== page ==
Our ferry ride from Stockholm left Thursday (05/28) at 1745 from the main port. We had visited the ferry port twice on the preceding two days, first just after they closed and second while they were opened and we purchased our tickets. We had spent our day downtown and had a bit of a rush to get through the crowded city streets to the port in time for our 1645 boarding time. We did make it, however, and, exactly at 1645 checked in and were ushered onto the boat.

Our room was on the 8th deck and was about as small as a railway cabin. Just enough room for four fold-down beds, a corner toilet/shower room and a tiny desk attached to the wall. We got all our stuff in, including our foul-smelling bag of dirty laundry and Matt began washing his stuff. We had hoped against hope that there wouldn’t be a fourth person in our cabin, for his sake. David and I went out to explore the ship and Matt kept washing.

The boat was huge. It looked like a cruise ship. I’ve never been on a cruise ship, but I’ve seen a few in harbor and this looked almost exactly like one of those, except it was a bit smaller and didn’t have a climbing wall. It did have a spa, a casino, an arcade, two restaurants, a fast-food joint, a night club, a disco, and free (but slow) wifi. It also had three decks of rooms and two decks of car and truck parking.

I got back to the room and checked in on Matt who was soaking wet, had his shirt off, music playing in the shower and had the bathroom full of clothes hanging off the the two bed ladders he had wedged above the sink. He said our cabin-mate had showed up and greeted Matt with an expectedly shocked expression, dropped off his stuff and left.

Dan and David showed up a few minutes later just as the captain of the ship was making an announcement in Estonian. Not long after our cabin-mate showed up again and introduced himself as Rauno and, after we had apologized for the smell in the cabin, we all sat down and talked. As we talked, one-by-one each of us would disappear into the shower for a few minutes to wash ourselves and our clothes and, within a few hours the rooms scent had improved drastically and we were all much cleaner. We had learned quite a bit about Rauno, as well in his very good, although not perfect English–he said he has never learned Swedish or Norwegian so gets plenty of practice speaking English.

Rauno is in his mid thirties and works as a carpenter and cabinet-maker in Sweden and Norway for seven or eight months out of the year, with a visit home every few weeks. He has a family in Voru, Estonia, a wife and two little girls who live in a small, two-room apartment and he has been in the process of building a house for the past 5 years and expects to be done with it by the end of the summer. He is a pleasant, peaceful fellow. Soft-spoken with short, thinning hair, a ready smile and a gentle demeanor.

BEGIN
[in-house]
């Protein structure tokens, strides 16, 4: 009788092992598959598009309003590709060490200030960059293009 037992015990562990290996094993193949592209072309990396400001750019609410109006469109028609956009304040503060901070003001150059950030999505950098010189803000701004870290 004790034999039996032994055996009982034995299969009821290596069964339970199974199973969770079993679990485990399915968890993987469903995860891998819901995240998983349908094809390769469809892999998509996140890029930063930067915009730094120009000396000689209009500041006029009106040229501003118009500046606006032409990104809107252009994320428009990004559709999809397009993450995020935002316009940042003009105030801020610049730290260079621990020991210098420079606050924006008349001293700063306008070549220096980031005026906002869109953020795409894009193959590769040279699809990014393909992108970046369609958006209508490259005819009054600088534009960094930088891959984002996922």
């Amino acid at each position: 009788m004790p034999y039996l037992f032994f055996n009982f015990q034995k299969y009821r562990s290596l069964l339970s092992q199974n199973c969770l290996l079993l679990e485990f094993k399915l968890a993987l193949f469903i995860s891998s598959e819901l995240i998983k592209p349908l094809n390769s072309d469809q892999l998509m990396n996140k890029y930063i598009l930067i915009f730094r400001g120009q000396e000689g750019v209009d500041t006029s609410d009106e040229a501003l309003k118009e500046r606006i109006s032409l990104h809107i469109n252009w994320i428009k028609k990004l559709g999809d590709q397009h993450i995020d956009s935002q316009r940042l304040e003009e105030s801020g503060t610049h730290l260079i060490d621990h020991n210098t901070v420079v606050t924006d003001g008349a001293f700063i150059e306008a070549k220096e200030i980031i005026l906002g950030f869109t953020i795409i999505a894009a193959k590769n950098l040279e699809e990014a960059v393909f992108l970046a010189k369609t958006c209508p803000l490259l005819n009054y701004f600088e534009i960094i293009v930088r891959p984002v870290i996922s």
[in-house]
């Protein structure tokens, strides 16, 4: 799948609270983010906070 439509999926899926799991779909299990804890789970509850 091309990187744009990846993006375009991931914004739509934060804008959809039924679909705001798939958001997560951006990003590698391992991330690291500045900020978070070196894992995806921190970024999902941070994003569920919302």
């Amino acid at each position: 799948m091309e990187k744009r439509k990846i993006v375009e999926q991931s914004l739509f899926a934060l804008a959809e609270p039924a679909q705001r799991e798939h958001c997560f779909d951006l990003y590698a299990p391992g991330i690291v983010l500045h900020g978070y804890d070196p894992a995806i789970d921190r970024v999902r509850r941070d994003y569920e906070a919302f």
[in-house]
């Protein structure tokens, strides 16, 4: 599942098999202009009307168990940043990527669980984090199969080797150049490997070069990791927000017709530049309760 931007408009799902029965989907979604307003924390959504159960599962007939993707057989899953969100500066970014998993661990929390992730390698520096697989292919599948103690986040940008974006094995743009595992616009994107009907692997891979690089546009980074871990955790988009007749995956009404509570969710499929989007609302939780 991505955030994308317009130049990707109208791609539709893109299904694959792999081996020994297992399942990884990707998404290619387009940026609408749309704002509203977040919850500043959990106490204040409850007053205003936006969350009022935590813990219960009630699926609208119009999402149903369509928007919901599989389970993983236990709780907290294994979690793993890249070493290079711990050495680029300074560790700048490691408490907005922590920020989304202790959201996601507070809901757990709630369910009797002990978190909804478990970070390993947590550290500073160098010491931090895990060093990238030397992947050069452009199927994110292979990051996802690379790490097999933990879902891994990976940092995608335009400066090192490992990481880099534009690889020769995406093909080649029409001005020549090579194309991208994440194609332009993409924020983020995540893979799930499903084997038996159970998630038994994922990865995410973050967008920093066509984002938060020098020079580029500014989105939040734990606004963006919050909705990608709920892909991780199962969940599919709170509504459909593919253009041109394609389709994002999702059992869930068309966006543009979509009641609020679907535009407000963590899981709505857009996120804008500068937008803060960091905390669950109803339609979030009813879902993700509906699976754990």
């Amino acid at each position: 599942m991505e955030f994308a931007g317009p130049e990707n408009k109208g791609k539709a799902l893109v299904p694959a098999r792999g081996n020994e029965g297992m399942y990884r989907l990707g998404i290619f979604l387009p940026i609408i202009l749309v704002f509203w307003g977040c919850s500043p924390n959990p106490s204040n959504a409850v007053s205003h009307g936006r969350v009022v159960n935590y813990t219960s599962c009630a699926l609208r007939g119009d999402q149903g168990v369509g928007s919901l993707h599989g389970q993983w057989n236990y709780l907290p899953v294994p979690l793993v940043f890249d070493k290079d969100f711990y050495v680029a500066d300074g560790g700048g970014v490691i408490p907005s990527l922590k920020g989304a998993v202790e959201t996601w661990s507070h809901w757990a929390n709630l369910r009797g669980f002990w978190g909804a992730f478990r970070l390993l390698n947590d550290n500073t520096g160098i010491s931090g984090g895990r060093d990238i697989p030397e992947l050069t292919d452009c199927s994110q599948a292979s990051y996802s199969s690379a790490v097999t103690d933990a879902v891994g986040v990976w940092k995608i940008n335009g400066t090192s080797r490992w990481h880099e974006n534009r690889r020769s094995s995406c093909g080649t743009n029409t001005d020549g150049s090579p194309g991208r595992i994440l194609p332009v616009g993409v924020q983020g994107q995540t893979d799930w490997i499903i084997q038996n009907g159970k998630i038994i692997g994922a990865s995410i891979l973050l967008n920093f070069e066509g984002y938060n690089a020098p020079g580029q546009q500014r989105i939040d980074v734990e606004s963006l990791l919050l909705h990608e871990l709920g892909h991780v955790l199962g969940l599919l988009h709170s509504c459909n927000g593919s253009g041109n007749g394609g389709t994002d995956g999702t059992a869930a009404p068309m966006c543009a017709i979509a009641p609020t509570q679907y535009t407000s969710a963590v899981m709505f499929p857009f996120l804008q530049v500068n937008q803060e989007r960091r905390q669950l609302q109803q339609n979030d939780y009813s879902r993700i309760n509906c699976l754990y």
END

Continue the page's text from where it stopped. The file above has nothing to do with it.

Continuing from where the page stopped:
Over our shared peanut-butter and jelly sandwiches and his drinking yoghurt–delicious, real yoghurt with live cultures–we learned about his work history. Back when Estonia was under Soviet control, Rauno studied welding in the state university. After graduating, however, he was unable to find a job and so he began working at a logging camp. For several years he drove a 25-ton Soviet, treaded tractor pulling a large rake. His job was to follow after the clear-cutting of the loggers and rake all of the branches into rows to be collected and mulched. He said he hated that job. The cabin of the tractor was open to the air and temperatures could hit -20ºC and he was dropped off in the middle of the forest at the beginning of the day and picked up at the end.

After working as a logger for long enough, Rauno said “I looked around and realised that this is a s**t job. So, I told my boss ‘I quit’ and didn’t come back the next day.” After that, he picked up some jobs as an electrician before finally settling into carpentry around the time Estonia joined the EU. Rauno told us about how work is unavailable is in Estonia and how great it is to be able to travel to other EU countries where there is work–in his case Sweden and Norway. He said that for the past several years he has had to find work outside Estonia and, while that’s not ideal for him and his family, he is willing to do it and is very glad for the work.